2.3 Access Policy

Following [11], the access structure type of our construction is AND-gate with multi-valued attributes. This access policy is described as follows.

Let [??] = {[att.sub.1],[att.sub.2], ...,[att.sub.n]} be an attributes set. [mathematical expression not reproducible] are all possible values of attribute [att.sub.i] [member of] [??]. Let L = [[L.sub.1],[L.sub.2], ...,[L.sub.n]] be user's attribute list where [L.sub.i] [member of] [S.sub.i]. The access policy W = [[W.sub.1], [W.sub.2], ..., [W.sub.n]], where [W.sub.i] [member of] [S.sub.i]. In this paper, we use L |= W to represent that L satisfies W, and |[not equal to] indicates unsatisfactory symbol.

2.4 Definition of CP-ABE with Hidden Access Policy and Testing

The formal definition of CP-ABE with hidden access policy and testing scheme is given as follows. There are four algorithms in this scheme.

-Setup([1.sup.[lambda]]): Taking security parameter [1.sup.[lambda]] as inputs, then this algorithm generates public key PK and master secret key MSK.

-KeyGen(PK, MSK, L): The KeyGen takes as inputs PK, MSK as well as user attribute set L, and generates the attribute list L's auxiliary information and some other secret keys.

-Encrypt(PK, M, W): It inputs the message M, public parameter PK and policy W and outputs the corresponding ciphertexts [CT.sub.W]. Here the access policy W's auxiliary information is a part of the ciphertext [CT.sub.W].

-Decrypt(PK, [CT.sub.W], [SK.sub.L]): This algorithm consists of two phases: access policy testing and decryption phase. This algorithm takes as inputs the public parameter PK, ciphertexts [CT.sub.W] as well as the secret key [SK.sub.L]. It first runs the Testing phase to check whether user attributes set satisfies the ciphertext- policy about [CT.sub.W] or not. If the testing matches well, this algorithm runs the Decryption phase and outputs M.

2.5 Security Model

Similar to literature [21], the following is the definition of the indistinguishability against selective ciphertext-policy and chosen-plaintext attacks (IND-sCP-CPA) model. This model is simulated between adversary A and a challenger B.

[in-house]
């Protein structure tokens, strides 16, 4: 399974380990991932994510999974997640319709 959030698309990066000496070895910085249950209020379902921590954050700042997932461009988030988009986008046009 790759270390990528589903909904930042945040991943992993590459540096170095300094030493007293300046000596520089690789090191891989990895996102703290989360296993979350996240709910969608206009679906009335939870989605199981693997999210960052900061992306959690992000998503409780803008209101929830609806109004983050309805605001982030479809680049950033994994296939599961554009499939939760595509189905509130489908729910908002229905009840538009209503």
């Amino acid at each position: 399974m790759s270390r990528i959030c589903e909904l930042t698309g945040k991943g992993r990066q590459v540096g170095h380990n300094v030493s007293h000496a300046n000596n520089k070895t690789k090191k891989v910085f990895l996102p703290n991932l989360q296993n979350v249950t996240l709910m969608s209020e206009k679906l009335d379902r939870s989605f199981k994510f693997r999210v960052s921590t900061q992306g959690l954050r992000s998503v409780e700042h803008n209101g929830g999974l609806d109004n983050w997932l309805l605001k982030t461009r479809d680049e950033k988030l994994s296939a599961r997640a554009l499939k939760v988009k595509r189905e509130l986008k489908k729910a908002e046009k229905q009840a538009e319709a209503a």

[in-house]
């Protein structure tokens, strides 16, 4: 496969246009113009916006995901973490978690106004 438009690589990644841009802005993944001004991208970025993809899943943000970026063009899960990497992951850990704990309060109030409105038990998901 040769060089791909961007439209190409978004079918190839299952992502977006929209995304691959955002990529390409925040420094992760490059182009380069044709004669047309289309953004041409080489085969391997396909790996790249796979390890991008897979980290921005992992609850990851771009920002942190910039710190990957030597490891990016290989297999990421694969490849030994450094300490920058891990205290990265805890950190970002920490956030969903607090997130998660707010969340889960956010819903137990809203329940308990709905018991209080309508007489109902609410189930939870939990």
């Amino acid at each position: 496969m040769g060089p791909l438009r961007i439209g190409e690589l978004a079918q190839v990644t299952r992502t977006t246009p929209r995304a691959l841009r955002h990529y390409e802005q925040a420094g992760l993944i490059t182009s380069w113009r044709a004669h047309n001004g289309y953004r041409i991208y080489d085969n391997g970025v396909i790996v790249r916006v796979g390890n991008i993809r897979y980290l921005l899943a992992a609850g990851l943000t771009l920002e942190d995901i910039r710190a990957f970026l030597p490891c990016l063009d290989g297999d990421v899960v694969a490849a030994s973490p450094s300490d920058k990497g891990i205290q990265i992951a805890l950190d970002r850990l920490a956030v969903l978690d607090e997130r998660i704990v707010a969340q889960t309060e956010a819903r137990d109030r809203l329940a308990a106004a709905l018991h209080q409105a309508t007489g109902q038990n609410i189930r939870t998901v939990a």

Initial: A chooses challenge policies [W.sub.0]* and [W.sub.1]* and submits them to B.

Setup: The challenger picks a security parameter [1.sup.[lambda]], and runs Setup algorithm to get a master secret key MSK and public parameter PK. The challenger reserves MSK and sends PK to the adversary.

Phase 1: A submits an attribute list L for the KeyGen query. B returns [SK.sub.L] to A only if L|[not equal to] [W.sub.0]* [and]L|[not equal to] [W.sub.1]*. Otherwise, it outputs [??].

Challenge: A submits two equal length messages [M.sub.0]* and [M.sub.1]* to the challenger on which it wishes to challenge with respect to [W.sub.0]* and [W.sub.1]*. B picks a random bit p [member of] {1,0} and sends CT = Encrypt(PK, [M.sub.[rho]]*, [W.sub.[rho]]*) to A.

Phase 2: It is similar to Phase 1.

Guess. Finally, the adversary outputs its guess [rho]' [member of] {1,0}, and wins the game if [rho]' = [rho].

The advantage of adversary in this game can be defined |pr[[rho]' = [rho]]-1/2|.

Definition 1. A hidden access policy CP-ABE scheme is secure against selectively chosen plaintext attack if all polynomial time adversaries have a negligible advantage in the above game.

3. Review and Security Analysis of Li et al.'s Scheme

3.1 Review of Li et al.'s Scheme

The following is a brief review of the scheme in [17], and it contains four algorithms as follows.

-Setup([1.sup.[lambda]]): It takes as inputs the security parameter [1.sup.[lambda]] and outputs a bilinear mapping e and two cyclic groups G and [G.sub.T]. The trusted authority (TA) picks [alpha], [beta] [[member of].sub.R] [Z.sub.p] and [a.sub.i,j] [[member of].sub.R] [Z.sub.p] where i [member of] [1, n], j [member of] [1, [n.sub.i]]. TA computes Y = e[(g, g).sup.[alpha]], X = [g.sup.[beta]] and [mathematical expression not reproducible], where i [member of] [1, n], j [member of] [1, [n.sub.i]]. The public parameters PK and the master secret key MSK are are published as follows:

PK = < e, G, [G.sub.T], g, Y, X, {[T.sub.i,j]} i[member of][1,n],j[member of][1,[n.sub.i]] >,

MSK = < [alpha], [beta], {[a.sub.i,j]} i[member of][1,n],j[member of][1,[n.sub.i]]>.

-KeyGen(PK, MSK, L): Taking the master secret key MSK, public key PK, and a set of attributes L = [[L.sub.1], [L.sub.2], ..., [L.sub.n]] as inptus, this algorithm performs the following computing: The trusted authority chooses u, r* [[member of].sub.R] [Z.sub.p], and [[lambda].sub.i] [[member of].sub.R] [Z.sub.p] for the user, where 1 [less than or equal to] i [less than or equal to] n. then trusted authority computes [D.sub.0] = [g.sup.[alpha]+[beta]u], [mathematical expression not reproducible], [mathematical expression not reproducible] for decryption. Furthermore, the trusted authority computes [D.sub.i]* = [T.sub.i,j.sup.r]*, i [member of] [1, n], [D.sub.0]* = [g.sup.r]*, which are used to test whether users' attribute set L satisfies the policy W or not. Finally, this algorithm delives the secret key [SK.sub.L] to user.

[SK.sub.L] = <[D.sub.0],{[D.sub.i,1] [D.sub.i,2], [D.sub.i]*}1 [less than or equal to] i [less than or equal to] n, [D.sub.0]*>.